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my journey to become a psychotherapist

Updated: Jan 24

I like to say that I took the long-way around or the scenic route to get to where I am today. To fully share my journey we need to go back to grade 8. When I was in grade 8, our teacher asked us to complete an online quiz which would spit out the top 25 careers that aligned with the answers I provided. One of the careers it popped out was "Child and Youth Worker." When I read more in depth and found it was a career focused on working with people, youth in particular, I didn't need to be good at math or science and it was a 3-year diploma, well.. I was sold! At that point, I remember feeling like I knew what I wanted to do and tailored my classes towards this potential career. Now, I should share that this didn't mean I did well in school or was motivated to do the work. I just knew that I didn't need a high average (compared to other programs) and somehow, some way I would get into college.


However, this didn't happen right away. When grade 12 started, I remember thinking about how I needed to do the work and get good grades, but I also knew I wasn't sure if I was going to go to school right after sooo... I didn't try T H A T hard. When college applications were due my parents and I spoke about what the best decision would be on whether to apply or not, and because I didn't prove to be a stellar student it was discussed that I would finish grade 12, take a year off and work and apply the following year.


I applied to a four different colleges for Child and Youth Work. I received acceptances from three and offered a delayed start from Fanshawe. I was hoping to attend Fanshawe but because of the delayed start, I started at Lambton College in Sarnia.


My gap year I spent working at Subway and Gap which really encouraged me to want to do well. I was also paying for school which was a very large motivator. The first few months I was shocked at how well I was doing... and I mean like 90s well! Even my parents were shocked, "where was this in high school?" but it was because I enjoyed what I was learning and I had investment into it. I completed a placement in a grade 3 classroom as an Educational Assistant, it was an eye-opener for sure. When I think back while writing this, it's funny to think how green I was... just bright eyed and bushy tail, ready to go! Half way through my second term, I made the decision to apply for a transfer to Fanshawe College to continue the program there. I got a very quick acceptance and was able to complete the following two years at Fanshawe.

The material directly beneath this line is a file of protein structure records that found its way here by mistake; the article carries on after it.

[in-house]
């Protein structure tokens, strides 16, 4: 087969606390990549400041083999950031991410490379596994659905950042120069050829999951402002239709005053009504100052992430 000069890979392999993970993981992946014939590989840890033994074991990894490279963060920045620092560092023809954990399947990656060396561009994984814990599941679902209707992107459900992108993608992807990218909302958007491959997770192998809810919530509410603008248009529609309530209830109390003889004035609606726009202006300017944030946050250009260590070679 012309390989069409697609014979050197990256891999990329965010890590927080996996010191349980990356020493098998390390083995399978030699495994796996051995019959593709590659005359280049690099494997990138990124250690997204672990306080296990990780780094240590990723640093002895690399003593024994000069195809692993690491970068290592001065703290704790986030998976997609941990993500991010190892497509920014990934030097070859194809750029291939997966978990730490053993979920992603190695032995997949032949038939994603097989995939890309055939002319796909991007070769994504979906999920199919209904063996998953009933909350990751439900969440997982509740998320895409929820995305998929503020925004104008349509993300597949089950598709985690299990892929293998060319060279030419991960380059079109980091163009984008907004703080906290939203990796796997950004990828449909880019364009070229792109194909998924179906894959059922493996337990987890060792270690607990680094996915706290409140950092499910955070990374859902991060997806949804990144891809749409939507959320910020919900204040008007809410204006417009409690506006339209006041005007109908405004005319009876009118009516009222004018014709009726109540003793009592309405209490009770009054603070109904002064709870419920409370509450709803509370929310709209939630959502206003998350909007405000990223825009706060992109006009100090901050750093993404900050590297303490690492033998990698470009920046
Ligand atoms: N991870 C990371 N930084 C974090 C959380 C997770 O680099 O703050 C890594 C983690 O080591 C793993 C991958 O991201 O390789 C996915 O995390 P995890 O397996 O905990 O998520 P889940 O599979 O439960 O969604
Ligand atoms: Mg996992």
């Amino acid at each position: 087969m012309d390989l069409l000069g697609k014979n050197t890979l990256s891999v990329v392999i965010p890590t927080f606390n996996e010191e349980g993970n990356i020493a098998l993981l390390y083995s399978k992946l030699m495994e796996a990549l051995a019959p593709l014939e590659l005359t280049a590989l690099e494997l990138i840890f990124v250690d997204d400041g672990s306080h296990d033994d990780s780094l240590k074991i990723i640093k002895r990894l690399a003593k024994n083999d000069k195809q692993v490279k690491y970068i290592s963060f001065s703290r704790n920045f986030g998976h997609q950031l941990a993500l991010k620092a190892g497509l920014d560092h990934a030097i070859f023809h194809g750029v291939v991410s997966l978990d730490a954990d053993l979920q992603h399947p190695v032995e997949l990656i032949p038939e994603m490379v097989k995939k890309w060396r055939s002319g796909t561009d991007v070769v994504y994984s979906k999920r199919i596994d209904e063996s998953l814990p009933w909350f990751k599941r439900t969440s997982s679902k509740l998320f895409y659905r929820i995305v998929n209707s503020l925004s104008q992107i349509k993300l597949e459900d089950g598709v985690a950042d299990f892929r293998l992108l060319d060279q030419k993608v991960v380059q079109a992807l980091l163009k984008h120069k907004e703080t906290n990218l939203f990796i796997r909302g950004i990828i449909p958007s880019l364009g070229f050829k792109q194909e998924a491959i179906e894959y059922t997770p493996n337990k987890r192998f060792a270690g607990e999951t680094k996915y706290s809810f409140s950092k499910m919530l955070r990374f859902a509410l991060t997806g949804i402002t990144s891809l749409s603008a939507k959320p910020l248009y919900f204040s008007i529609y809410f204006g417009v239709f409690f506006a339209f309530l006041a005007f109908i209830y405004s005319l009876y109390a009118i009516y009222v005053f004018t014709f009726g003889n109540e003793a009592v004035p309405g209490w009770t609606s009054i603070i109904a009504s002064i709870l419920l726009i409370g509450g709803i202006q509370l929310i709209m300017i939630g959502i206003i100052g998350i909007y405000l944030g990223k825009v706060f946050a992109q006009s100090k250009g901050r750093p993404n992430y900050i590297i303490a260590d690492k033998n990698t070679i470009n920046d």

My Fanshawe experience was great! All the professors were amazing...expect the one that had tests where she would give us 10 pages of blank paper and ask us to write out "what we know" from the chapter we just covered. To be honest, I walked out of one because I was so unprepared and we could rewrite one without penalty... that was my one. Anyway, moving on... my second placement is what really gets the ball rolling. I was placed at a youth residential treatment facility (also known as, a group home) which also had a female youth justice facility associated with the organization and on the same grounds. Within the first week of my placement, I witnessed a restraint in which my supervisor tore his bicep. It was wild. I ended up completely falling in love with the job and was actually offered a relief part-time position after completing my placement. I went on to work here for 3-4 years throughout the rest of my college diploma and undergraduate degree.


In my third and final year at Fanshawe, I completed a placement working with at-risk homeless individuals seeking and maintaining housing who were often struggling with significant mental health issues and engaged in extremely dangerous behaviours and activities. It was a very eye-opening placement as well. What was interesting for me, was seeing how the youth I was working with in residential treatment had similar backgrounds and experiences as the adults I was meeting and working with on the streets and in shelters. It was a moment where I began to think about how I wanted to do more, I wanted to help prevent kids from coming into residential care in the first place. I decided I wanted to work for Children's Aid Society and to do so, I needed a Bachelors of Social Work (BSW).